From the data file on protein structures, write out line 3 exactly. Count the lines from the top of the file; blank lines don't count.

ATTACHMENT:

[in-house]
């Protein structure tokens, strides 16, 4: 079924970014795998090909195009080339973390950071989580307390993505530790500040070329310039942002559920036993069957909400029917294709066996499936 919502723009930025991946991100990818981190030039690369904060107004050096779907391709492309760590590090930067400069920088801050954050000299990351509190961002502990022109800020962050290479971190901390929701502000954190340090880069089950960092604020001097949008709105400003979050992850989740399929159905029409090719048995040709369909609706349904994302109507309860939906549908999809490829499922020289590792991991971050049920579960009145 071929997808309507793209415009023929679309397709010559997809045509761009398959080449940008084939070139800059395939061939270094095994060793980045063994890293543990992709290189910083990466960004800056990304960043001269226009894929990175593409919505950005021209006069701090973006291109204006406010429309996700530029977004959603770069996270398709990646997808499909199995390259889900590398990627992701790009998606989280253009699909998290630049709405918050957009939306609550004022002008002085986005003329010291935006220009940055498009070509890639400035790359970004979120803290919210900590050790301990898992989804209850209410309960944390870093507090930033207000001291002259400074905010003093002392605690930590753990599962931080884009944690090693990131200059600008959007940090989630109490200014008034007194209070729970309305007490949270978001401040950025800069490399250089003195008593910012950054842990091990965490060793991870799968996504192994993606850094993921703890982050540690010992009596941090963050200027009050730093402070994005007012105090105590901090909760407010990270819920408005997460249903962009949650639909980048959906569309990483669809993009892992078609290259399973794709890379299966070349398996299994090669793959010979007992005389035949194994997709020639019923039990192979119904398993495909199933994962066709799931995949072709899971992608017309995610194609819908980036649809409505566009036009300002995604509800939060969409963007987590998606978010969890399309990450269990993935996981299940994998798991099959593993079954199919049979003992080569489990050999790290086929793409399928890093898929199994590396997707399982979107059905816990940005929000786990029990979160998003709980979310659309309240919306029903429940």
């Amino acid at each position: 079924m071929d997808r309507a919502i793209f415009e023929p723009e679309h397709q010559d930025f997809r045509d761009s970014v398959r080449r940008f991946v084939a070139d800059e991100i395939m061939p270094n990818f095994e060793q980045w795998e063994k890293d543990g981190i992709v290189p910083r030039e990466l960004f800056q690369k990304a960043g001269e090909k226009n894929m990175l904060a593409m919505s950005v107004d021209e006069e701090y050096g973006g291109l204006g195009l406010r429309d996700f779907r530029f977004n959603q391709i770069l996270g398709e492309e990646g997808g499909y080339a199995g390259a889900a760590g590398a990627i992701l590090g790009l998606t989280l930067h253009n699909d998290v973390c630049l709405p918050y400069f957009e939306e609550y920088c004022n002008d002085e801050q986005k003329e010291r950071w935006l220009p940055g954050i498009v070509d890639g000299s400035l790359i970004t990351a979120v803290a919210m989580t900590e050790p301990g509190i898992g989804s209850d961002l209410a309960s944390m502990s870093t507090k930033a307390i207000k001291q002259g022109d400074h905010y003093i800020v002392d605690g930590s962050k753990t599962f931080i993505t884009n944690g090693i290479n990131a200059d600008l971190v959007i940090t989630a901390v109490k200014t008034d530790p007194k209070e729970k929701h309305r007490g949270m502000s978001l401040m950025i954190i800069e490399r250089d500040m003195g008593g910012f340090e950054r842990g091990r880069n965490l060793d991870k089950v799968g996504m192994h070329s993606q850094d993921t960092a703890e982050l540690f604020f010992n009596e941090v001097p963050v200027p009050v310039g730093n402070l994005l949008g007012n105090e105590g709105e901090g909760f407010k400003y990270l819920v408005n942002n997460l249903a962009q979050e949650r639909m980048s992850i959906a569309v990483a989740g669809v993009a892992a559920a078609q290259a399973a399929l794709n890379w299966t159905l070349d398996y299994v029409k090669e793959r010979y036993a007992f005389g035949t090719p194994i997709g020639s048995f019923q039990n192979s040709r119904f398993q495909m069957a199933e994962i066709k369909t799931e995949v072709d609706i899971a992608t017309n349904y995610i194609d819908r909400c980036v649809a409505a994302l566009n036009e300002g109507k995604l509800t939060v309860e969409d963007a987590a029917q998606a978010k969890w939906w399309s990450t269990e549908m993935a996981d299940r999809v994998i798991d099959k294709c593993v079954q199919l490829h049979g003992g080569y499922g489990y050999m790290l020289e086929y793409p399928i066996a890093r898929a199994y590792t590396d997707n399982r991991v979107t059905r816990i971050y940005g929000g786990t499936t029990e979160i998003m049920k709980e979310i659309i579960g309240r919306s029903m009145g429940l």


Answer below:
């Amino acid at each position: 079924m071929d997808r309507a919502i793209f415009e023929p723009e679309h397709q010559d930025f997809r045509d761009s970014v398959r080449r940008f991946v084939a070139d800059e991100i395939m061939p270094n990818f095994e060793q980045w795998e063994k890293d543990g981190i992709v290189p910083r030039e990466l960004f800056q690369k990304a960043g001269e090909k226009n894929m990175l904060a593409m919505s950005v107004d021209e006069e701090y050096g973006g291109l204006g195009l406010r429309d996700f779907r530029f977004n959603q391709i770069l996270g398709e492309e990646g997808g499909y080339a199995g390259a889900a760590g590398a990627i992701l590090g790009l998606t989280l930067h253009n699909d998290v973390c630049l709405p918050y400069f957009e939306e609550y920088c004022n002008d002085e801050q986005k003329e010291r950071w935006l220009p940055g954050i498009v070509d890639g000299s400035l790359i970004t990351a979120v803290a919210m989580t900590e050790p301990g509190i898992g989804s209850d961002l209410a309960s944390m502990s870093t507090k930033a307390i207000k001291q002259g022109d400074h905010y003093i800020v002392d605690g930590s962050k753990t599962f931080i993505t884009n944690g090693i290479n990131a200059d600008l971190v959007i940090t989630a901390v109490k200014t008034d530790p007194k209070e729970k929701h309305r007490g949270m502000s978001l401040m950025i954190i800069e490399r250089d500040m003195g008593g910012f340090e950054r842990g091990r880069n965490l060793d991870k089950v799968g996504m192994h070329s993606q850094d993921t960092a703890e982050l540690f604020f010992n009596e941090v001097p963050v200027p009050v310039g730093n402070l994005l949008g007012n105090e105590g709105e901090g909760f407010k400003y990270l819920v408005n942002n997460l249903a962009q979050e949650r639909m980048s992850i959906a569309v990483a989740g669809v993009a892992a559920a078609q290259a399973a399929l794709n890379w299966t159905l070349d398996y299994v029409k090669e793959r010979y036993a007992f005389g035949t090719p194994i997709g020639s048995f019923q039990n192979s040709r119904f398993q495909m069957a199933e994962i066709k369909t799931e995949v072709d609706i899971a992608t017309n349904y995610i194609d819908r909400c980036v649809a409505a994302l566009n036009e300002g109507k995604l509800t939060v309860e969409d963007a987590a029917q998606a978010k969890w939906w399309s990450t269990e549908m993935a996981d299940r999809v994998i798991d099959k294709c593993v079954q199919l490829h049979g003992g080569y499922g489990y050999m790290l020289e086929y793409p399928i066996a890093r898929a199994y590792t590396d997707n399982r991991v979107t059905r816990i971050y940005g929000g786990t499936t029990e979160i998003m049920k709980e979310i659309i579960g309240r919306s029903m009145g429940l």